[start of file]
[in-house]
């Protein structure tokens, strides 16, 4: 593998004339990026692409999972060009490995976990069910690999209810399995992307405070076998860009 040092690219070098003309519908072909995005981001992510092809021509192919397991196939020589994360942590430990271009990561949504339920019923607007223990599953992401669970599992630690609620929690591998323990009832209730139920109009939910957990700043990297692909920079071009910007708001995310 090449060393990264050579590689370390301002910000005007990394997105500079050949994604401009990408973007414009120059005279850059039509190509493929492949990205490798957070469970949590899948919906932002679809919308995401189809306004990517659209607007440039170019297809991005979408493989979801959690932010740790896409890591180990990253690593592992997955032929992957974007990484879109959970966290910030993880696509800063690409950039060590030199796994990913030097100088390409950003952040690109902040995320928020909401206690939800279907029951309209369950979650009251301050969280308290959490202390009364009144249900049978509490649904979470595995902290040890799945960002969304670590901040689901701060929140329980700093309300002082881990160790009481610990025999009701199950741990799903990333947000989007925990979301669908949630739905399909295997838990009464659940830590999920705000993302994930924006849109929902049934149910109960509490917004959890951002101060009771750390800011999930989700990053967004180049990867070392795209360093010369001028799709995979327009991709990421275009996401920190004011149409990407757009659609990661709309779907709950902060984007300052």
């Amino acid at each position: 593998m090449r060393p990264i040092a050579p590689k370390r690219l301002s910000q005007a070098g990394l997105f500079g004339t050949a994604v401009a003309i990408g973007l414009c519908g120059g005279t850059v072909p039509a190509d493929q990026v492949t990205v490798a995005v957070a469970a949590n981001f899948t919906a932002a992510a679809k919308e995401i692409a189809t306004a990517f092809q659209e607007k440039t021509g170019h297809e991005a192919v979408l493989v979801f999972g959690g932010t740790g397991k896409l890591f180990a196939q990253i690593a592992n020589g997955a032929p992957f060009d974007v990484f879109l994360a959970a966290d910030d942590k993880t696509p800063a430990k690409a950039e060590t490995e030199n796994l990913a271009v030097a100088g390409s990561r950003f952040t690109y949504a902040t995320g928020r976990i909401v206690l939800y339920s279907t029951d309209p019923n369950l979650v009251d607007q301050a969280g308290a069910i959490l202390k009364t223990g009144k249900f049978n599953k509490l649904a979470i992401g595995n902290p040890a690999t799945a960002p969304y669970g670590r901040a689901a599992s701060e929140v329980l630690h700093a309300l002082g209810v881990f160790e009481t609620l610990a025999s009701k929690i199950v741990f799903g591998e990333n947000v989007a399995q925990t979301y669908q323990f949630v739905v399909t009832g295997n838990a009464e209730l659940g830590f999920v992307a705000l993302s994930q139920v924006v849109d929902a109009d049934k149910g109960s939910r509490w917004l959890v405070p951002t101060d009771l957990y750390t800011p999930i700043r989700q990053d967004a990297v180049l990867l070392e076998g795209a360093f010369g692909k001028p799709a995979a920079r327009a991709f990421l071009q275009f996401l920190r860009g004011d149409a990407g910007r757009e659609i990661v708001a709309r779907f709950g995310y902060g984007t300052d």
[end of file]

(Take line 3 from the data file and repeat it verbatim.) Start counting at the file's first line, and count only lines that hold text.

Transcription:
């Amino acid at each position: 593998m090449r060393p990264i040092a050579p590689k370390r690219l301002s910000q005007a070098g990394l997105f500079g004339t050949a994604v401009a003309i990408g973007l414009c519908g120059g005279t850059v072909p039509a190509d493929q990026v492949t990205v490798a995005v957070a469970a949590n981001f899948t919906a932002a992510a679809k919308e995401i692409a189809t306004a990517f092809q659209e607007k440039t021509g170019h297809e991005a192919v979408l493989v979801f999972g959690g932010t740790g397991k896409l890591f180990a196939q990253i690593a592992n020589g997955a032929p992957f060009d974007v990484f879109l994360a959970a966290d910030d942590k993880t696509p800063a430990k690409a950039e060590t490995e030199n796994l990913a271009v030097a100088g390409s990561r950003f952040t690109y949504a902040t995320g928020r976990i909401v206690l939800y339920s279907t029951d309209p019923n369950l979650v009251d607007q301050a969280g308290a069910i959490l202390k009364t223990g009144k249900f049978n599953k509490l649904a979470i992401g595995n902290p040890a690999t799945a960002p969304y669970g670590r901040a689901a599992s701060e929140v329980l630690h700093a309300l002082g209810v881990f160790e009481t609620l610990a025999s009701k929690i199950v741990f799903g591998e990333n947000v989007a399995q925990t979301y669908q323990f949630v739905v399909t009832g295997n838990a009464e209730l659940g830590f999920v992307a705000l993302s994930q139920v924006v849109d929902a109009d049934k149910g109960s939910r509490w917004l959890v405070p951002t101060d009771l957990y750390t800011p999930i700043r989700q990053d967004a990297v180049l990867l070392e076998g795209a360093f010369g692909k001028p799709a995979a920079r327009a991709f990421l071009q275009f996401l920190r860009g004011d149409a990407g910007r757009e659609i990661v708001a709309r779907f709950g995310y902060g984007t300052d």